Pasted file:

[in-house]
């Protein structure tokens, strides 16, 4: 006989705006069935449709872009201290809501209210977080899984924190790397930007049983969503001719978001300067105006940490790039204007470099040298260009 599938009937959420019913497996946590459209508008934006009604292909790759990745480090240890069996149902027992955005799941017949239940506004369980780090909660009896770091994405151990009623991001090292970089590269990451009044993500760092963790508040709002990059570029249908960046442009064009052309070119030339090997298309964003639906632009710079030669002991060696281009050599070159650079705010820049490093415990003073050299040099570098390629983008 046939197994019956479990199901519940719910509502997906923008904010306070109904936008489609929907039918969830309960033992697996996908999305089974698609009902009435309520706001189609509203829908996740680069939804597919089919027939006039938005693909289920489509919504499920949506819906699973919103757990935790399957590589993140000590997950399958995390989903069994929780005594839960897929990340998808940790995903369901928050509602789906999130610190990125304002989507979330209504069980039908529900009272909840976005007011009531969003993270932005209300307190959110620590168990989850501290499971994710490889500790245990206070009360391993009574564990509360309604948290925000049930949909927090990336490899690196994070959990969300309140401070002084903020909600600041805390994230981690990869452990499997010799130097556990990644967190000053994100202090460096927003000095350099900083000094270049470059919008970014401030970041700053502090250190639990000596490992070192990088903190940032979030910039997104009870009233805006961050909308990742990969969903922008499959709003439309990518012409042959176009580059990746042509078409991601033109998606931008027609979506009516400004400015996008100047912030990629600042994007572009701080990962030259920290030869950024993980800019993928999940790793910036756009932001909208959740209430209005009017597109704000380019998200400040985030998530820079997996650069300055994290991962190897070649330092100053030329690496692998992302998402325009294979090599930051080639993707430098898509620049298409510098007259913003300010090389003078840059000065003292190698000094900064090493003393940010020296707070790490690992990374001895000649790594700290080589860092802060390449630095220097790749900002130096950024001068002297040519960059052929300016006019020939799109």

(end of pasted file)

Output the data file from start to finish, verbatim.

[in-house]
């Protein structure tokens, strides 16, 4: 006989705006069935449709872009201290809501209210977080899984924190790397930007049983969503001719978001300067105006940490790039204007470099040298260009 599938009937959420019913497996946590459209508008934006009604292909790759990745480090240890069996149902027992955005799941017949239940506004369980780090909660009896770091994405151990009623991001090292970089590269990451009044993500760092963790508040709002990059570029249908960046442009064009052309070119030339090997298309964003639906632009710079030669002991060696281009050599070159650079705010820049490093415990003073050299040099570098390629983008 046939197994019956479990199901519940719910509502997906923008904010306070109904936008489609929907039918969830309960033992697996996908999305089974698609009902009435309520706001189609509203829908996740680069939804597919089919027939006039938005693909289920489509919504499920949506819906699973919103757990935790399957590589993140000590997950399958995390989903069994929780005594839960897929990340998808940790995903369901928050509602789906999130610190990125304002989507979330209504069980039908529900009272909840976005007011009531969003993270932005209300307190959110620590168990989850501290499971994710490889500790245990206070009360391993009574564990509360309604948290925000049930949909927090990336490899690196994070959990969300309140401070002084903020909600600041805390994230981690990869452990499997010799130097556990990644967190000053994100202090460096927003000095350099900083000094270049470059919008970014401030970041700053502090250190639990000596490992070192990088903190940032979030910039997104009870009233805006961050909308990742990969969903922008499959709003439309990518012409042959176009580059990746042509078409991601033109998606931008027609979506009516400004400015996008100047912030990629600042994007572009701080990962030259920290030869950024993980800019993928999940790793910036756009932001909208959740209430209005009017597109704000380019998200400040985030998530820079997996650069300055994290991962190897070649330092100053030329690496692998992302998402325009294979090599930051080639993707430098898509620049298409510098007259913003300010090389003078840059000065003292190698000094900064090493003393940010020296707070790490690992990374001895000649790594700290080589860092802060390449630095220097790749900002130096950024001068002297040519960059052929300016006019020939799109």